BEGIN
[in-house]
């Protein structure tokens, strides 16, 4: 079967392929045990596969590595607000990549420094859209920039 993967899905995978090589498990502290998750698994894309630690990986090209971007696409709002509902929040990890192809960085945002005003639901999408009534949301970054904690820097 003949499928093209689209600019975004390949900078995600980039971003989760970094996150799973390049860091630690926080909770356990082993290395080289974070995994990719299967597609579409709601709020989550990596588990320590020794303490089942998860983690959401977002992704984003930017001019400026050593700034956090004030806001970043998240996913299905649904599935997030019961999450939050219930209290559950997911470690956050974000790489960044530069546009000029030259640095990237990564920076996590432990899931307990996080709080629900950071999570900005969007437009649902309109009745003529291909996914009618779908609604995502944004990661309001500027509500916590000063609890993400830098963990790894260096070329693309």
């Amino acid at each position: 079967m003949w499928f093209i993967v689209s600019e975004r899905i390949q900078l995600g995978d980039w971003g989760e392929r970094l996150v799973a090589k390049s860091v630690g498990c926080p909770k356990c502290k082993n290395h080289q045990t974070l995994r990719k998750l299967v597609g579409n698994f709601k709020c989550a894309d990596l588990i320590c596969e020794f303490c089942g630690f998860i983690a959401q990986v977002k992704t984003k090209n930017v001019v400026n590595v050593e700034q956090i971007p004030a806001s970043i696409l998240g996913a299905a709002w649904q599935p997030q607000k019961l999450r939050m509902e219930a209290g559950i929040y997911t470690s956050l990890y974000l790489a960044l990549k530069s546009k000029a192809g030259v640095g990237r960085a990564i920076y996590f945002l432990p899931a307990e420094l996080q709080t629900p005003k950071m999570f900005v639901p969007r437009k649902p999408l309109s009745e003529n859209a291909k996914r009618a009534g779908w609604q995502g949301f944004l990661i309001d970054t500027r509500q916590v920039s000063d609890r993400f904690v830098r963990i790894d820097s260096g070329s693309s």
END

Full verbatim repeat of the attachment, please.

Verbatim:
[in-house]
């Protein structure tokens, strides 16, 4: 079967392929045990596969590595607000990549420094859209920039 993967899905995978090589498990502290998750698994894309630690990986090209971007696409709002509902929040990890192809960085945002005003639901999408009534949301970054904690820097 003949499928093209689209600019975004390949900078995600980039971003989760970094996150799973390049860091630690926080909770356990082993290395080289974070995994990719299967597609579409709601709020989550990596588990320590020794303490089942998860983690959401977002992704984003930017001019400026050593700034956090004030806001970043998240996913299905649904599935997030019961999450939050219930209290559950997911470690956050974000790489960044530069546009000029030259640095990237990564920076996590432990899931307990996080709080629900950071999570900005969007437009649902309109009745003529291909996914009618779908609604995502944004990661309001500027509500916590000063609890993400830098963990790894260096070329693309």
């Amino acid at each position: 079967m003949w499928f093209i993967v689209s600019e975004r899905i390949q900078l995600g995978d980039w971003g989760e392929r970094l996150v799973a090589k390049s860091v630690g498990c926080p909770k356990c502290k082993n290395h080289q045990t974070l995994r990719k998750l299967v597609g579409n698994f709601k709020c989550a894309d990596l588990i320590c596969e020794f303490c089942g630690f998860i983690a959401q990986v977002k992704t984003k090209n930017v001019v400026n590595v050593e700034q956090i971007p004030a806001s970043i696409l998240g996913a299905a709002w649904q599935p997030q607000k019961l999450r939050m509902e219930a209290g559950i929040y997911t470690s956050l990890y974000l790489a960044l990549k530069s546009k000029a192809g030259v640095g990237r960085a990564i920076y996590f945002l432990p899931a307990e420094l996080q709080t629900p005003k950071m999570f900005v639901p969007r437009k649902p999408l309109s009745e003529n859209a291909k996914r009618a009534g779908w609604q995502g949301f944004l990661i309001d970054t500027r509500q916590v920039s000063d609890r993400f904690v830098r963990i790894d820097s260096g070329s693309s």